8 months later, Cubs’ Javy Baez reflects on Hurricane Maria recovery efforts

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Javier Baez believes more can be done to help Hurricane Maria survivors in Puerto Rico. | Nam Y. Huh/Associated Press

It was the strongest hurricane to hit Puerto Rico in nearly 90 years, and now eight months removed from Hurricane Maria, the island is still recovering.

Cubs’ Javier Baez witnessed it first hand this offseason when he visited his hometown of Bayamón, Puerto Rico’s second-largest municipality.

“It’s been really tough over there,” Baez said Wednesday night after the Cubs’ 7-5 victory over the Phillies.

Maria destroyed thousands of homes and knocked out power across Puerto Rico. And the island is still rehabbing from the 20-plus inches of rain Maria dropped, which resulting in disastrous flooding that made roads resemble raging rivers.

Puerto Rican officials publicly denounced the federal government’s response to Maria on several occasions. But on March 7, the United States approved $2.2 billion in federal aid to help Puerto Rico households and businesses recover from Maria, according to FEMA.

While the federal government’s assistance is appreciated, Baez believes more can be done.

“I think there could be more help,” Baez said. “It’s hard because we don’t control this but, you know, I think that people can do a little bit more to help and contribute what we can.”

Asked if the federal government did enough, Baez said “they’ve done a lot for our island, but I think we can do a little bit more.”

Although Baez said he’s not “saying they have to,” he wanted it to be known that the island is still coping with the disaster.

“We’re really struggling,” he said, “but at the same time, we’re getting back up.”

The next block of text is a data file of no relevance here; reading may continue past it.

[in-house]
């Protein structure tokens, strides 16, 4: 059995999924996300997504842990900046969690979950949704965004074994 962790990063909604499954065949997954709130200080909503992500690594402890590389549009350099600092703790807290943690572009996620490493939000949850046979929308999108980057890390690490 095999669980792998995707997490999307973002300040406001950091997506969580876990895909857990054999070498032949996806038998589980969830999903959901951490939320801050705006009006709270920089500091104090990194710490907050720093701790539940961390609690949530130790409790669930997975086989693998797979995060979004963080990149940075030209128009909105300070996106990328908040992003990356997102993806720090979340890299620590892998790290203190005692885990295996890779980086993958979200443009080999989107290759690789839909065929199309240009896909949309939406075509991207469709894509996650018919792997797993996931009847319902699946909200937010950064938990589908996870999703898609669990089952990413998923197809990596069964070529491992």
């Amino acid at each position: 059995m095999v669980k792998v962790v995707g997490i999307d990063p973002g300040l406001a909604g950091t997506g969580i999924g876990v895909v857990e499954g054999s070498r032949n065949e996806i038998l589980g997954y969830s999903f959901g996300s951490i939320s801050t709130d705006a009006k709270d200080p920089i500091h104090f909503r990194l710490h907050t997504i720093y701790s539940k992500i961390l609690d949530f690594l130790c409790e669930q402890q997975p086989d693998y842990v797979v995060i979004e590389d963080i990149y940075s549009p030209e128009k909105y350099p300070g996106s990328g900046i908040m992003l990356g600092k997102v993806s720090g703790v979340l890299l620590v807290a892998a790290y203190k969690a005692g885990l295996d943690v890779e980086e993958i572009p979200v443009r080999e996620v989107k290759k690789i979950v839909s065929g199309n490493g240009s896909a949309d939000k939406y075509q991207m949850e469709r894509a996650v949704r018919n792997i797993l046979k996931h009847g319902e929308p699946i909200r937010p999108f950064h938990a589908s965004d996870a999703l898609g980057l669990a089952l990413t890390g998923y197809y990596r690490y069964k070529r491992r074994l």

Baez, who admitted he had trouble getting his truck around some roads in Bayamón when he visited, had never seen a storm quite like Maria.

He remembers Hurricane George in 1998. Baez, who was 6 years old at the time, watched the howling winds uproot trees and blow heavy objects as if they were measly plastic bags floating through the wind. Baez’s home, which was made out of concrete, remained standing.

There were no direct casualties from George; the same can’t be said about Maria. Puerto Rican officials set the death toll at 64, although many — including Baez — believe there were more than 4,000 casualties.

“It’s sad obviously,” Baez said, “But somehow we have to get out and grow up again. And it’s been really slow, but at the same time, we have to put our time to get it back.

“I know a lot of people died. … I’m not in the worst situation, and I know how to keep moving on and help with where I can.”

Baez has been doing just that.

Baez used social media to get the word out about Puerto Rico relief. During the playoffs, he sold limited-edition T-shirts, which raised roughly $85,000 for hurricane relief efforts in Puerto Rico.

Baez met with Hurricane Maria survivors at Wrigley Field on Wednesday. | Madeline Kenney/Sun-Times

Baez met with Hurricane Maria survivors at Wrigley Field on Wednesday. | Madeline Kenney/Sun-Times

Before Wednesday’s game against the Phillies, Baez hosted 20 guests at Wrigley Field. The group consisted of individuals and families who lost everything in Maria.

“To me when people see me and they open there eyes, it’s the best feeling,” Baez said. “Having these people here that pretty much lost everything, they’re … trying to go forward. So as long as I can make someone’s day or somebody happy, obviously I will. I have no problem even more if they’re people from my island.”

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